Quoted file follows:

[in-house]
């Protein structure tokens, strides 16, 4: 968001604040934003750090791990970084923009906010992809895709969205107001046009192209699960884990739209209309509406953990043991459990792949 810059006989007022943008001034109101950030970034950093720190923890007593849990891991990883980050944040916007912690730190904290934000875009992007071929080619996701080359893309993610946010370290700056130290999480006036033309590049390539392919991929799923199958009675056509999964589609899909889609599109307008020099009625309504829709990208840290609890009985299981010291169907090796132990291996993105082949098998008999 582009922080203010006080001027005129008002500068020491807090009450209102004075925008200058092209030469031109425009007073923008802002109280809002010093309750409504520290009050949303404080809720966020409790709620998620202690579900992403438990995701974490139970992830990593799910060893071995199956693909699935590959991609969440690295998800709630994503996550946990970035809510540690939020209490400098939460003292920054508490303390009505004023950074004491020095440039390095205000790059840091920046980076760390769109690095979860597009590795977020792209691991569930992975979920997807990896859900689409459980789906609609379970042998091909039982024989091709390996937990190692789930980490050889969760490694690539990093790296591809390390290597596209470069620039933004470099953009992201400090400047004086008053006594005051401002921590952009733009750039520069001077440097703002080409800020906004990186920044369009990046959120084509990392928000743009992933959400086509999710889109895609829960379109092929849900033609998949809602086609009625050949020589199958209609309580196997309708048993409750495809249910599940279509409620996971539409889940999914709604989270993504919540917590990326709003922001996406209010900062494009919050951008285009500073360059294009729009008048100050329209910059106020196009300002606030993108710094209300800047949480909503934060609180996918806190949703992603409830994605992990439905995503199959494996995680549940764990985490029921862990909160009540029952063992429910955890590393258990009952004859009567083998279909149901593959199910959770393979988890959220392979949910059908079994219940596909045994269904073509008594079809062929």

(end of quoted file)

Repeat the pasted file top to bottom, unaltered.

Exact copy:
[in-house]
């Protein structure tokens, strides 16, 4: 968001604040934003750090791990970084923009906010992809895709969205107001046009192209699960884990739209209309509406953990043991459990792949 810059006989007022943008001034109101950030970034950093720190923890007593849990891991990883980050944040916007912690730190904290934000875009992007071929080619996701080359893309993610946010370290700056130290999480006036033309590049390539392919991929799923199958009675056509999964589609899909889609599109307008020099009625309504829709990208840290609890009985299981010291169907090796132990291996993105082949098998008999 582009922080203010006080001027005129008002500068020491807090009450209102004075925008200058092209030469031109425009007073923008802002109280809002010093309750409504520290009050949303404080809720966020409790709620998620202690579900992403438990995701974490139970992830990593799910060893071995199956693909699935590959991609969440690295998800709630994503996550946990970035809510540690939020209490400098939460003292920054508490303390009505004023950074004491020095440039390095205000790059840091920046980076760390769109690095979860597009590795977020792209691991569930992975979920997807990896859900689409459980789906609609379970042998091909039982024989091709390996937990190692789930980490050889969760490694690539990093790296591809390390290597596209470069620039933004470099953009992201400090400047004086008053006594005051401002921590952009733009750039520069001077440097703002080409800020906004990186920044369009990046959120084509990392928000743009992933959400086509999710889109895609829960379109092929849900033609998949809602086609009625050949020589199958209609309580196997309708048993409750495809249910599940279509409620996971539409889940999914709604989270993504919540917590990326709003922001996406209010900062494009919050951008285009500073360059294009729009008048100050329209910059106020196009300002606030993108710094209300800047949480909503934060609180996918806190949703992603409830994605992990439905995503199959494996995680549940764990985490029921862990909160009540029952063992429910955890590393258990009952004859009567083998279909149901593959199910959770393979988890959220392979949910059908079994219940596909045994269904073509008594079809062929």